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Australian Cattle Dog

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The Australian Cattle Dog (ACD) was developed in the 19th century to herd wild cattle over long distances, when the available breeds of dogs began to prove inadequate for the demands of the burgeoning beef industry of the new settlers. Dingo, a native Australian hunting dog, was crossed with a Dalmatian, Highland Collies and the Black and Tan Kelpie to develop this versatile breed which is also known as Red Heeler, Blue Heeler and, after it was brought to the US in the 1950s, as Queensland Heeler. In 1980, ACD was fully recognized by the American Kennel Club, and in 1985 the UK Kennel Club followed suit.

Australian Cattle Dog

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Australian Cattle Dogs are compact and sturdy, weighing between 35 to 50 lbs and standing 17-20 inches tall. They have alert eyes and upright ears, and have a long, undocked tail. Red (speckled with red marks) and blue (with or without black, brown or white speckles) are the two accepted colors, but chocolate and cream variations also occur. Solid color masks or patches over one or both eyes are also a common and distinct feature of this breed. ACDs without mask are known as “plain-faced,” while those with masks over one or both eyes are known as single masks and double masks respectively. Australian Cattle Dogs are double-coated, with a short, dense undercoat and a close outer coat less than 1.5 inches long; they shed during spring and fall. Their average life-span is 12 to 14 years.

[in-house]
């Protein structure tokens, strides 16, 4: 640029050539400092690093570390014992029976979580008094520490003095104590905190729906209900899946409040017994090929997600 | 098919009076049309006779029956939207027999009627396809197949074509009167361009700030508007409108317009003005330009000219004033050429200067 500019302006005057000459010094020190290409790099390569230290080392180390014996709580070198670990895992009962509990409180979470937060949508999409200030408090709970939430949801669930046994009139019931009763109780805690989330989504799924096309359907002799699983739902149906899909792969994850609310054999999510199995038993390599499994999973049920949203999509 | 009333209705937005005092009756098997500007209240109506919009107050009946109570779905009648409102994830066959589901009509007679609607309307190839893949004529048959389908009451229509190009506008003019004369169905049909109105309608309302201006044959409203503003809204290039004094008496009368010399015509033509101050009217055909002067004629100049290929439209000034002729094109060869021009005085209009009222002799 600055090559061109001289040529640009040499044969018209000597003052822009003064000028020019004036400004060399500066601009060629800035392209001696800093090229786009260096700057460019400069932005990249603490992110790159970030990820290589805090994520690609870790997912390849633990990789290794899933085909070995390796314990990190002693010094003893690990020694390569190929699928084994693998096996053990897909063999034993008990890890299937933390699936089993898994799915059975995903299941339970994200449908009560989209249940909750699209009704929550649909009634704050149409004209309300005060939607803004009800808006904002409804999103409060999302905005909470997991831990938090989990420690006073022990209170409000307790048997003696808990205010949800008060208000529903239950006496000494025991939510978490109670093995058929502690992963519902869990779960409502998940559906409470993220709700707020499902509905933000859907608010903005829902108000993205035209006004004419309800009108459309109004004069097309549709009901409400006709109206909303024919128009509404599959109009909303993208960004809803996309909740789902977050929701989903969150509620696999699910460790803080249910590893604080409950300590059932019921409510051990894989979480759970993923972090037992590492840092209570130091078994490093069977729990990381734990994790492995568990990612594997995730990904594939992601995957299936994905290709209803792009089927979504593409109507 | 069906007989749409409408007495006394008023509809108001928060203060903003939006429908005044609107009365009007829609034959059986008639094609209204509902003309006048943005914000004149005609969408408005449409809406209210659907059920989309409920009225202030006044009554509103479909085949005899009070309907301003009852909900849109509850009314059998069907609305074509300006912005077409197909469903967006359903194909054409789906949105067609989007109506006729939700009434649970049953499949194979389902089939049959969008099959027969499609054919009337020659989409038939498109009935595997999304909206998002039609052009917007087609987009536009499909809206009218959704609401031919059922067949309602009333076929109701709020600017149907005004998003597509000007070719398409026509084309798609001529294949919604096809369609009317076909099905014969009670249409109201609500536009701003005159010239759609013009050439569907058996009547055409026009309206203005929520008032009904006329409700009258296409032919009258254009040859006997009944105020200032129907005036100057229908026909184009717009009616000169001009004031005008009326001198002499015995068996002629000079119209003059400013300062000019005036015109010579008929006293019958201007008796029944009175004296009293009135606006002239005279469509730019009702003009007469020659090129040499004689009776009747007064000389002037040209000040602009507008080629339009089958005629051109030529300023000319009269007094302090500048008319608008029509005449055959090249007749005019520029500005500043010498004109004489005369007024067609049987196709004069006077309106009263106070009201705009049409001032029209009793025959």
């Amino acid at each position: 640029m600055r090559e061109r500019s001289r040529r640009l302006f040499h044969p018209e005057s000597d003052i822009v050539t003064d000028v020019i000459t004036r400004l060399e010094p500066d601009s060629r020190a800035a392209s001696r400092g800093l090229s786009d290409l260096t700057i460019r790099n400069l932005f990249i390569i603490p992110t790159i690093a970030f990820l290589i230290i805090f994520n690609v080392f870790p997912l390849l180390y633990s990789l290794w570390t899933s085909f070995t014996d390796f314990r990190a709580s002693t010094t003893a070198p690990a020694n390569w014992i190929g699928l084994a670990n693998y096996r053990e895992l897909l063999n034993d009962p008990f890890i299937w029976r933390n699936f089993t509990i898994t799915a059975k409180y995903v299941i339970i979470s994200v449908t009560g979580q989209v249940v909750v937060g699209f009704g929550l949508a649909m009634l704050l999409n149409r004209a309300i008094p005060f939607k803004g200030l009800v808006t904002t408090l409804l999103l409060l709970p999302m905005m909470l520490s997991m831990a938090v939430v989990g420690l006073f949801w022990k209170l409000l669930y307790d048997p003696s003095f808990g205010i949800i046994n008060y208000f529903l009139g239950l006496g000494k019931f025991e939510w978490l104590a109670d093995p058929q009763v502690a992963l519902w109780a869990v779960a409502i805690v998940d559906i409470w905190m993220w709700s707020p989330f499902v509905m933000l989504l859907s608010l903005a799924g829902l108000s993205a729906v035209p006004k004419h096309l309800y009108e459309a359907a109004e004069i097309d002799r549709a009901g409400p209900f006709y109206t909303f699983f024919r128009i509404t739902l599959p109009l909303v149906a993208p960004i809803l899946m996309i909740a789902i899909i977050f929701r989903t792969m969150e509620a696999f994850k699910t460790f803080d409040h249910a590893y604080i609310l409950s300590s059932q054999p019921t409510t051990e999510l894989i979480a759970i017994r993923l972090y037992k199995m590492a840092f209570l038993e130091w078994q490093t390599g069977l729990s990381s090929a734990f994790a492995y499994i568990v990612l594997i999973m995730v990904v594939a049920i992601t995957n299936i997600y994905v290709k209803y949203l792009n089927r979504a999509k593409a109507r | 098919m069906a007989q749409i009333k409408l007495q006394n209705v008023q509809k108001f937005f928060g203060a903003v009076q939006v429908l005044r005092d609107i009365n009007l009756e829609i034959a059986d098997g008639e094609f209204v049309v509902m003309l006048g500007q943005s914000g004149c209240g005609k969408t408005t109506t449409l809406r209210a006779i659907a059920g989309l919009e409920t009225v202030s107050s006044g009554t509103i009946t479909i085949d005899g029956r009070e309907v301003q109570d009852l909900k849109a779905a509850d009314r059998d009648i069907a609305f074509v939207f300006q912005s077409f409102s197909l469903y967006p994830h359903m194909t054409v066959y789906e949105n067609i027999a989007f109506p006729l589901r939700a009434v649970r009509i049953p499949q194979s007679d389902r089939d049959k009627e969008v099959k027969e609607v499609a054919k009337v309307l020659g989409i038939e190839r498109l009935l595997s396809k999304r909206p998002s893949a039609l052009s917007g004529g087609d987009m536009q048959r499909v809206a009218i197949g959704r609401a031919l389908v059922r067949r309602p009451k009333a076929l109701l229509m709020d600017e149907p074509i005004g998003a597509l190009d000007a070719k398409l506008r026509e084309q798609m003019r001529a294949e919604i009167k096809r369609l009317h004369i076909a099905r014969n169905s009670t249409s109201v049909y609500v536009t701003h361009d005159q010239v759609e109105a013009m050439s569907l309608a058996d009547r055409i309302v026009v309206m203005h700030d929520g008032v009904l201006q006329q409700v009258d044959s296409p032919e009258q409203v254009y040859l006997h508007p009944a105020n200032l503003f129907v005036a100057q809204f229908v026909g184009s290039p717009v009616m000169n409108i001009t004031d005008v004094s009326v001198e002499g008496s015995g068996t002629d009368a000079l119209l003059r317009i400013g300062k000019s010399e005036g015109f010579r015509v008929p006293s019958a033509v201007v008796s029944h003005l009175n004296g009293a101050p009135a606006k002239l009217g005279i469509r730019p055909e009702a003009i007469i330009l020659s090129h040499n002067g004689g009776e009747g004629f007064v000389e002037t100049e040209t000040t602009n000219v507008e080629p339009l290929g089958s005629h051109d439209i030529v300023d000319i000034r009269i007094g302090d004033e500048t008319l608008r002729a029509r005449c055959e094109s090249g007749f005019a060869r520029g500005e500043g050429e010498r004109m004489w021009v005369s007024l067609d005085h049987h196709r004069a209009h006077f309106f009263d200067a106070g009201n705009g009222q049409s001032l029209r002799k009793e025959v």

Australian Cattle Dog

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ACDs are easy to groom. They should be brushed daily during shedding season and once or twice a week the rest of the year. Bred to herd and keep wild cattle in check, ACDs excel at canine sports and require vigorous exercise to keep from getting bored. In addition to a brisk daily walk, herding and agility training, playing fast games, learning tricks and running alongside bicycles are some recommended activities for this active and highly intelligent breed. ACDs are bright and independent and require training and early socialization to learn the right rules and habits. They respond well to training but can be hard to motivate, so training and exercise should be interesting and challenging. ACDs are very loyal to their owners and tend to be good with children, although they can exhibit herding behavior and nip at their heels.

Health problems in Australian Cattle dogs include a greater risk for developing deafness and blindness later in life. Hip and elbow dysplasia are also present, and dogs should be tested for both before breeding.

About The Author

Animal lover, web geek, and co-founder of Pet365. On a mission to make pet sites more interesting and, hopefully, put a smile on people's faces along the way. @mattbeswick on Twitter.

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